When you started the school year you likely had goals in mind—a teacher, or two… or six, or a dozen you hoped to make a positive difference in their practice.
Look at your TimeTrack. Pick the teacher you must wanted to improve and look at the time you’ve spent. Is it enough? Is it logical to believe the time you’ve spent, and the work you’ve done with this teacher, would improve teaching and learning?
If you showed your TimeTrack chart of time spent with this teacher, to the teacher, would he/she say you have spent enough time? Would the teacher suggest you spend more time in one area or another?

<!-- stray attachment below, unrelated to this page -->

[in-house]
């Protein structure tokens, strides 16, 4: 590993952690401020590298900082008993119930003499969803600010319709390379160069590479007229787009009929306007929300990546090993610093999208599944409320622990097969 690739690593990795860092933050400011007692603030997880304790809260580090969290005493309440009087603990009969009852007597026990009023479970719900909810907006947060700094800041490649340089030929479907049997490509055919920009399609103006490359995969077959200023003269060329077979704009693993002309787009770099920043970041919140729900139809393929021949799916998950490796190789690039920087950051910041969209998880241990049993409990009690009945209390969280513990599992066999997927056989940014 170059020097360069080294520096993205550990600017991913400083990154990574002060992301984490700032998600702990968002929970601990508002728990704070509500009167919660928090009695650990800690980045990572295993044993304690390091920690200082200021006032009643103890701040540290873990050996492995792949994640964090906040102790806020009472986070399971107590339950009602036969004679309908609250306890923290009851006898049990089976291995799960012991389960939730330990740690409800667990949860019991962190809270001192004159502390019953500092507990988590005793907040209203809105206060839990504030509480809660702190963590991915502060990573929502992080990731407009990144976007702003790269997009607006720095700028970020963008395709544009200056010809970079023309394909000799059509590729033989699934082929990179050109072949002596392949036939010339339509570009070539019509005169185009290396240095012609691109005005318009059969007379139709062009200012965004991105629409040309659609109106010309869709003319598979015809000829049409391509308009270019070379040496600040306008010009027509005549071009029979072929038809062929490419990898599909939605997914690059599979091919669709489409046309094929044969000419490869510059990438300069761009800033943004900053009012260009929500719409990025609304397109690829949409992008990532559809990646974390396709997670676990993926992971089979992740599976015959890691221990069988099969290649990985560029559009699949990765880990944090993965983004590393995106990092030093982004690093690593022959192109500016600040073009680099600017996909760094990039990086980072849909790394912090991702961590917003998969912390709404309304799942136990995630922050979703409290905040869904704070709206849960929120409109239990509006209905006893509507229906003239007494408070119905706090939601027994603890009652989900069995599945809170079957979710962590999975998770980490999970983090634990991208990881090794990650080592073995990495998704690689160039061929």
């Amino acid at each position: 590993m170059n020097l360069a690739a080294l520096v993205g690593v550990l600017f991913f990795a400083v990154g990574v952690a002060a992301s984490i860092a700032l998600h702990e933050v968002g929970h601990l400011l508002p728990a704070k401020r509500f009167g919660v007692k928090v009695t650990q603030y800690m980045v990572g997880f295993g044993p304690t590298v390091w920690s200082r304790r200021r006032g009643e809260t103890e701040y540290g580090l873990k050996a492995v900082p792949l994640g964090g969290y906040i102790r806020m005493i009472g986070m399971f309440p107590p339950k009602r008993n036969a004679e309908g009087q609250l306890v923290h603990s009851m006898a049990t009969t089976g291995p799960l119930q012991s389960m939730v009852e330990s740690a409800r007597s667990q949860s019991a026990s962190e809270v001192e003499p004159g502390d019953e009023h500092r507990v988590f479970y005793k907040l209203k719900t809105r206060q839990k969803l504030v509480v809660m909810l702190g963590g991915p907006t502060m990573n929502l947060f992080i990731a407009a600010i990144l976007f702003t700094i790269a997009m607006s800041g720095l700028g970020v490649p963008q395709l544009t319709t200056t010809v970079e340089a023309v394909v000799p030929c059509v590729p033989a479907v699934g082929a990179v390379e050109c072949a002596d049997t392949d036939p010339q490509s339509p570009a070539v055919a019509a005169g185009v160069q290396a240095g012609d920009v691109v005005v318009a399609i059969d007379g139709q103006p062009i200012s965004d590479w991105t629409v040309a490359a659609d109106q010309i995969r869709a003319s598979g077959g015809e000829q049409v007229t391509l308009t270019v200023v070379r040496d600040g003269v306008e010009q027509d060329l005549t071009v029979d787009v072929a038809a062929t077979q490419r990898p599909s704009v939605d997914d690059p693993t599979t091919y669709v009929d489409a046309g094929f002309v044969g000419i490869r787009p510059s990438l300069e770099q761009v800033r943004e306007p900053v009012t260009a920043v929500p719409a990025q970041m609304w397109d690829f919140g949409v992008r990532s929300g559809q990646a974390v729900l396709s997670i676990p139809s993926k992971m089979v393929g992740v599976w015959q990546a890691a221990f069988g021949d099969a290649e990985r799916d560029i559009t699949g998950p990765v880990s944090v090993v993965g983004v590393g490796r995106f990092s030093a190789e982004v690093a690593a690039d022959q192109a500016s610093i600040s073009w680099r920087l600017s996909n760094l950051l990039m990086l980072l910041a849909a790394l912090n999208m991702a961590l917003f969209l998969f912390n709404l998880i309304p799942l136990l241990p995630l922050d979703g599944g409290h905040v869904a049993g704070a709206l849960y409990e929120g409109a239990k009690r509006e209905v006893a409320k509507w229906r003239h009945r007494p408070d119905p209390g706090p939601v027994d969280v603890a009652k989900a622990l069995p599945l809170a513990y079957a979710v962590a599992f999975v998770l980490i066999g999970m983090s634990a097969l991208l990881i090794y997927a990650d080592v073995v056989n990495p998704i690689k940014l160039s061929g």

Your work with teachers is complex. Sometimes, though, you can allow this to override common sense. The truth is change of teacher practice requires frequent contact/interactions. It is far more about listening and asking questions than giving direction. It relies on patience and positive support rather than criticism.
It is ironic that this is exactly the challenge teachers face when working with students.
As a leader, you can do this. Use your TimeTrack data to make the best decisions to support teacher growth. It will make you happier and help the people you serve be better.